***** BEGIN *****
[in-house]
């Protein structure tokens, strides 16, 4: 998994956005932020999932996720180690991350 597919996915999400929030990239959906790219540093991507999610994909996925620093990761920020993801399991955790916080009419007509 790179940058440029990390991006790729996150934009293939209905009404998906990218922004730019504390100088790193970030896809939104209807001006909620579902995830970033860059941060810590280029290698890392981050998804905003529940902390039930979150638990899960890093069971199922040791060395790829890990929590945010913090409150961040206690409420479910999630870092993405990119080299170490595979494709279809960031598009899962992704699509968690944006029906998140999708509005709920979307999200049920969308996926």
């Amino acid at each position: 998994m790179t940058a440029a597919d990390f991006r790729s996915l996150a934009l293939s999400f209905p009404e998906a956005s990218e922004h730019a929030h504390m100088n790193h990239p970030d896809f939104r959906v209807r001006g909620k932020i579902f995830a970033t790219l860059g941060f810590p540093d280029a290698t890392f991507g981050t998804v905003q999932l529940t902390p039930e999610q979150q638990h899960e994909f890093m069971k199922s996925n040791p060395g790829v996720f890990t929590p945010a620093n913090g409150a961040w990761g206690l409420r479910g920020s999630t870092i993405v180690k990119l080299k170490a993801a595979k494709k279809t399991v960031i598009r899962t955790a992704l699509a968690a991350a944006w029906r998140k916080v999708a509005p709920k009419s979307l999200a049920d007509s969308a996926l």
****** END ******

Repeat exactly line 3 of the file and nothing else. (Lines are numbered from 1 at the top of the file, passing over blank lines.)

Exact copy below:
């Amino acid at each position: 998994m790179t940058a440029a597919d990390f991006r790729s996915l996150a934009l293939s999400f209905p009404e998906a956005s990218e922004h730019a929030h504390m100088n790193h990239p970030d896809f939104r959906v209807r001006g909620k932020i579902f995830a970033t790219l860059g941060f810590p540093d280029a290698t890392f991507g981050t998804v905003q999932l529940t902390p039930e999610q979150q638990h899960e994909f890093m069971k199922s996925n040791p060395g790829v996720f890990t929590p945010a620093n913090g409150a961040w990761g206690l409420r479910g920020s999630t870092i993405v180690k990119l080299k170490a993801a595979k494709k279809t399991v960031i598009r899962t955790a992704l699509a968690a991350a944006w029906r998140k916080v999708a509005p709920k009419s979307l999200a049920d007509s969308a996926l």